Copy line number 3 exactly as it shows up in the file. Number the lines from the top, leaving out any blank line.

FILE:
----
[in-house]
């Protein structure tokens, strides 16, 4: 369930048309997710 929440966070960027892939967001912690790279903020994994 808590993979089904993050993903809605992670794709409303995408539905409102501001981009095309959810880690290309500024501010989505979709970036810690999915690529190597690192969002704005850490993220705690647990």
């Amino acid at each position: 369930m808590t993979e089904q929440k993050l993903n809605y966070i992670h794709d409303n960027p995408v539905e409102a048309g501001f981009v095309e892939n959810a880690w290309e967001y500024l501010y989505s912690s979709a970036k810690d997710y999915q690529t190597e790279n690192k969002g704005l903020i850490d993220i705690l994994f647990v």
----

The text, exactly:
């Amino acid at each position: 369930m808590t993979e089904q929440k993050l993903n809605y966070i992670h794709d409303n960027p995408v539905e409102a048309g501001f981009v095309e892939n959810a880690w290309e967001y500024l501010y989505s912690s979709a970036k810690d997710y999915q690529t190597e790279n690192k969002g704005l903020i850490d993220i705690l994994f647990v």